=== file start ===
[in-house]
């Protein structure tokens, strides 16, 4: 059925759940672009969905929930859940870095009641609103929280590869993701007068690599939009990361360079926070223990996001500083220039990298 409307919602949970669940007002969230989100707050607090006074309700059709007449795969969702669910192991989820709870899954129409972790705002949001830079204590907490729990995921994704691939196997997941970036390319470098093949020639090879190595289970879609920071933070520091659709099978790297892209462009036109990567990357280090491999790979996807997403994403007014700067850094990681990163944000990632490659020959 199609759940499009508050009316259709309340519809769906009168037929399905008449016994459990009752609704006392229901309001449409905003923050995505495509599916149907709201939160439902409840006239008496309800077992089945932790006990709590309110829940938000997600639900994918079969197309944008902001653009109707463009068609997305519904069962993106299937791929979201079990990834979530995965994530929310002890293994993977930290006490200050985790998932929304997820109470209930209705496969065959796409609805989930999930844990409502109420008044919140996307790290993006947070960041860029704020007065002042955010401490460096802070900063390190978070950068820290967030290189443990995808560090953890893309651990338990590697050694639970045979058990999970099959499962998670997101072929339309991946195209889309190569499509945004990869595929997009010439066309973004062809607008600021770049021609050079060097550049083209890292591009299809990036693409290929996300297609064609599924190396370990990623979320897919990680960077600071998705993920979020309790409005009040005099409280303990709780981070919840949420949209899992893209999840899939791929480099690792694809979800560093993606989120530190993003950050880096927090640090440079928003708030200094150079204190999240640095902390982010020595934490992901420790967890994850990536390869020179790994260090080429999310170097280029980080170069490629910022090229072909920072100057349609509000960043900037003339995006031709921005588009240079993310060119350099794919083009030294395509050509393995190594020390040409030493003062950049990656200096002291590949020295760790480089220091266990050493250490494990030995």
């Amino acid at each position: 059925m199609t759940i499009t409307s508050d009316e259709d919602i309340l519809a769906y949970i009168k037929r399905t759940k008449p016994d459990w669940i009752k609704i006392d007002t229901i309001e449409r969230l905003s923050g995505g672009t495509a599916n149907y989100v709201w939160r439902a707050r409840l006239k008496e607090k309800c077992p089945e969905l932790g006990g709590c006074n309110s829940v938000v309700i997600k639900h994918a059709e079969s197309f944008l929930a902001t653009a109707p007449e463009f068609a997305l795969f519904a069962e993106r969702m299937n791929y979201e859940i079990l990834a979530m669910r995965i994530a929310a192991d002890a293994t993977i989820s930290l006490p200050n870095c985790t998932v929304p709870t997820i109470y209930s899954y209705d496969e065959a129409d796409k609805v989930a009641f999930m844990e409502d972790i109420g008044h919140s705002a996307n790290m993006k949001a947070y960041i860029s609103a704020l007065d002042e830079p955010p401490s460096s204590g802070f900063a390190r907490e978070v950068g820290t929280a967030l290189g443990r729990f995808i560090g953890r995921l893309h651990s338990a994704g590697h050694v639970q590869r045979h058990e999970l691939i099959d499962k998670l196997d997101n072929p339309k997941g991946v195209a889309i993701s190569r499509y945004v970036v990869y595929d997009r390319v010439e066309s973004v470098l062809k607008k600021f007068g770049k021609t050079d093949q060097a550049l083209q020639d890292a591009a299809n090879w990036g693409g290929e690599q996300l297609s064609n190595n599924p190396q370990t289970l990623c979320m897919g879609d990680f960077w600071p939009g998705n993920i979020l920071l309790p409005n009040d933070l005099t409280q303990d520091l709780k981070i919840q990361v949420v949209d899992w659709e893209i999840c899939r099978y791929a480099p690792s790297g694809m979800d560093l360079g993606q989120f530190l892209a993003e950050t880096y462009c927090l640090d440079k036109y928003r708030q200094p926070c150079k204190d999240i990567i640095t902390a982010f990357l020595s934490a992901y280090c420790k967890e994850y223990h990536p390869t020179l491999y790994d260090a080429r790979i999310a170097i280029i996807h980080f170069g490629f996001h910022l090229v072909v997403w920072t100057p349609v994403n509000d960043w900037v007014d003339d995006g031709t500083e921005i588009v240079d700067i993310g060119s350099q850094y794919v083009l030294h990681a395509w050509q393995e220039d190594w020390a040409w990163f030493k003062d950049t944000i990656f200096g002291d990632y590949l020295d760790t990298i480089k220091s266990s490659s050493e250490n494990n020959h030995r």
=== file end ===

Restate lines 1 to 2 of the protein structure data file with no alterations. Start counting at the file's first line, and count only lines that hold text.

[in-house]
């Protein structure tokens, strides 16, 4: 059925759940672009969905929930859940870095009641609103929280590869993701007068690599939009990361360079926070223990996001500083220039990298 409307919602949970669940007002969230989100707050607090006074309700059709007449795969969702669910192991989820709870899954129409972790705002949001830079204590907490729990995921994704691939196997997941970036390319470098093949020639090879190595289970879609920071933070520091659709099978790297892209462009036109990567990357280090491999790979996807997403994403007014700067850094990681990163944000990632490659020959 199609759940499009508050009316259709309340519809769906009168037929399905008449016994459990009752609704006392229901309001449409905003923050995505495509599916149907709201939160439902409840006239008496309800077992089945932790006990709590309110829940938000997600639900994918079969197309944008902001653009109707463009068609997305519904069962993106299937791929979201079990990834979530995965994530929310002890293994993977930290006490200050985790998932929304997820109470209930209705496969065959796409609805989930999930844990409502109420008044919140996307790290993006947070960041860029704020007065002042955010401490460096802070900063390190978070950068820290967030290189443990995808560090953890893309651990338990590697050694639970045979058990999970099959499962998670997101072929339309991946195209889309190569499509945004990869595929997009010439066309973004062809607008600021770049021609050079060097550049083209890292591009299809990036693409290929996300297609064609599924190396370990990623979320897919990680960077600071998705993920979020309790409005009040005099409280303990709780981070919840949420949209899992893209999840899939791929480099690792694809979800560093993606989120530190993003950050880096927090640090440079928003708030200094150079204190999240640095902390982010020595934490992901420790967890994850990536390869020179790994260090080429999310170097280029980080170069490629910022090229072909920072100057349609509000960043900037003339995006031709921005588009240079993310060119350099794919083009030294395509050509393995190594020390040409030493003062950049990656200096002291590949020295760790480089220091266990050493250490494990030995």